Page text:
At Nana's place the other day, among her kidlets and grandkidlets, we joked that all of Jenny's friends think we're perfect. She was telling us something she had told a friend about one of us. Whatever it was, it sounded divine. She said that yes, they likely do think her children are perfect because she always speaks well of her children.
I had been telling quite a few people that week about some of Isaac's recent behaviours at child care. It wasn't really a terrible thing to mention but I was concerned so it was the first thing I said when people asked how he was doing. I'd like to learn this lesson quickly, to speak well of my children, and who better to learn it from than Jenny, mother of four lovelies, and grandmother of eight, almost nine, charms.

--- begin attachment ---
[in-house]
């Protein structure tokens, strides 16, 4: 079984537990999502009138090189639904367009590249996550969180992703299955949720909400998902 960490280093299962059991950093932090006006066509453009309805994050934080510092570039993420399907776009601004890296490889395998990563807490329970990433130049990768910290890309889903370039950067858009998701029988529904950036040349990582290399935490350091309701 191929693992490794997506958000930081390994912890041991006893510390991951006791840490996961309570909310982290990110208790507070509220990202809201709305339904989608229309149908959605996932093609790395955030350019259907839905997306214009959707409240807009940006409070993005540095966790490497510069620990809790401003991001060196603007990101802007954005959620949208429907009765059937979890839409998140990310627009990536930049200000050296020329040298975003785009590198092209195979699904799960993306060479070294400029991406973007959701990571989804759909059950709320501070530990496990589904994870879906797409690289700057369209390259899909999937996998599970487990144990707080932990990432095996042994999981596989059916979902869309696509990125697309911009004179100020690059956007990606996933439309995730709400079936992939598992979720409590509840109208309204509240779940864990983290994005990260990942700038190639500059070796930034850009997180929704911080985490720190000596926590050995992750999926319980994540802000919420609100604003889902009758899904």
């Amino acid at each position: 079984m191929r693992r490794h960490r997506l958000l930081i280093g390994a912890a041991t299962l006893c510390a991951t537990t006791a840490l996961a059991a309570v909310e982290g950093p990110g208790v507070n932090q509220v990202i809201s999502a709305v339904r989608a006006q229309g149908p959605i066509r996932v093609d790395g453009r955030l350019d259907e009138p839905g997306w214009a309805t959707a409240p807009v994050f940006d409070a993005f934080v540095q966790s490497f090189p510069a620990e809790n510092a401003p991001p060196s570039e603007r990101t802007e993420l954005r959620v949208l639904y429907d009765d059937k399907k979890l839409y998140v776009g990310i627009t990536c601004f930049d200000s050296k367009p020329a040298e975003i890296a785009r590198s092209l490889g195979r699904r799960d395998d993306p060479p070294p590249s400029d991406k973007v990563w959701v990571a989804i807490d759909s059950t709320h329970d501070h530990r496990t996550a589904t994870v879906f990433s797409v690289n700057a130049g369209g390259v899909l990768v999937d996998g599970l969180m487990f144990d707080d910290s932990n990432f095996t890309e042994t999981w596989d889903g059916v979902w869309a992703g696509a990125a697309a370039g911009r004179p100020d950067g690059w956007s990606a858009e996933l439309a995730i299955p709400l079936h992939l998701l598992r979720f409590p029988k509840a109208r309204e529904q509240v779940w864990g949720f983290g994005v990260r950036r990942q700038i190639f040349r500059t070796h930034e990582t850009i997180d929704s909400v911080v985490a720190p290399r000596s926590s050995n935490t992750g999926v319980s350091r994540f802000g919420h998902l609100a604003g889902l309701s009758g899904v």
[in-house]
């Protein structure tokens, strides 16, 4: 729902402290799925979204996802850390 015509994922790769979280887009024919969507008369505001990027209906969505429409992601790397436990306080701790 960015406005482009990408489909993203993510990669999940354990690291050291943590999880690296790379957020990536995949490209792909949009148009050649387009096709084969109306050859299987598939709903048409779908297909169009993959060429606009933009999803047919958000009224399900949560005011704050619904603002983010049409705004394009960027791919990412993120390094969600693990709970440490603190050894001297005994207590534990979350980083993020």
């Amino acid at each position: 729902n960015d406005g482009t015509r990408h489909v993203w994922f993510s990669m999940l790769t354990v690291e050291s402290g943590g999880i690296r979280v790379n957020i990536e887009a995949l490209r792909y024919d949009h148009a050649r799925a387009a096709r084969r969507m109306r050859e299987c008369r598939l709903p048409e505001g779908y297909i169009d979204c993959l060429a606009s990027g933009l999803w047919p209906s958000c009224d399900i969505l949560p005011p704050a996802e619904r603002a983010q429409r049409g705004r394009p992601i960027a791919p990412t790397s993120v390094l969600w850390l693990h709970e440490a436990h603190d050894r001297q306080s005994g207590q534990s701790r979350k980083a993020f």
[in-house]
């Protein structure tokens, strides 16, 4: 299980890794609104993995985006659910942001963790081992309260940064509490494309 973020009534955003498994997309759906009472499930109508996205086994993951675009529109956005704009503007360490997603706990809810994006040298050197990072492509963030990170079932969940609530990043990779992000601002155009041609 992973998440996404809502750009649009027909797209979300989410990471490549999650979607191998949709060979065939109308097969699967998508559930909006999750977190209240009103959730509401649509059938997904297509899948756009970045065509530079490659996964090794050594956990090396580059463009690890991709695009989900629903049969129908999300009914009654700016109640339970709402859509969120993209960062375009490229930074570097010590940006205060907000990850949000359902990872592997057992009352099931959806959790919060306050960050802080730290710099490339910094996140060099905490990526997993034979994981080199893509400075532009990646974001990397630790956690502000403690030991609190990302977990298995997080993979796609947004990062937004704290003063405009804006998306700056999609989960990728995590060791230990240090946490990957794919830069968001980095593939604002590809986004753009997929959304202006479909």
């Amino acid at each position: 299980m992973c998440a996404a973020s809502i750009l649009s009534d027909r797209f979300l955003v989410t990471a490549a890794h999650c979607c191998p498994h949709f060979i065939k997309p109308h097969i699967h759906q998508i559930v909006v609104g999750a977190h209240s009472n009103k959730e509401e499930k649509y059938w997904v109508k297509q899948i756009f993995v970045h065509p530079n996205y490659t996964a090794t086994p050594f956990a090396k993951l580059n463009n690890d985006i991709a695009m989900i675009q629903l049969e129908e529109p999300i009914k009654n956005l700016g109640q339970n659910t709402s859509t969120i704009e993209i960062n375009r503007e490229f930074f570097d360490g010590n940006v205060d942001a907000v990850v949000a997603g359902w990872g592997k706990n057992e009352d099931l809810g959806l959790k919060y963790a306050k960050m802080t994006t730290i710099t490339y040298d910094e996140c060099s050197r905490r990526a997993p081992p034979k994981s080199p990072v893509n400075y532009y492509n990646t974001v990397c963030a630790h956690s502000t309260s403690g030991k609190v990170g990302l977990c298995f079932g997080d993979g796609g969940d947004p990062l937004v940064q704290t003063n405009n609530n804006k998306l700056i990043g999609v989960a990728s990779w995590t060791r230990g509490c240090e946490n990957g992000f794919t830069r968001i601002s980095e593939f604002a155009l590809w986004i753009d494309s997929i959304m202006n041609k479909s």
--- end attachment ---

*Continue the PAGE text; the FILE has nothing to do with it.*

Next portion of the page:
I would like to be quick to speak of how Isaac wears his beautiful smile from the moment he opens his eyes in the morning until he lies down to sleep each night; of the silly joyful energy that flows out from that very heart smile of his; of how he loves to be outside or, if that's not possible, to gaze at outside happenings from a cozy window perch; of his ready acceptance to part with a moment in order to take on the next new adventure; of his great love for hanging out with his little friends, expressed in brushed cheek kisses, power hugs, and the enthusiastic repetition of their names. I could go on and on and on.
Jacob practised this principle from the moment his babies were born -
"Rachel was about to die, but with her last breath she named the baby Ben-oni (which means “son of my sorrow”). The baby's father, however, called him Benjamin (which means “son of my right hand”) (Genesis 35:18).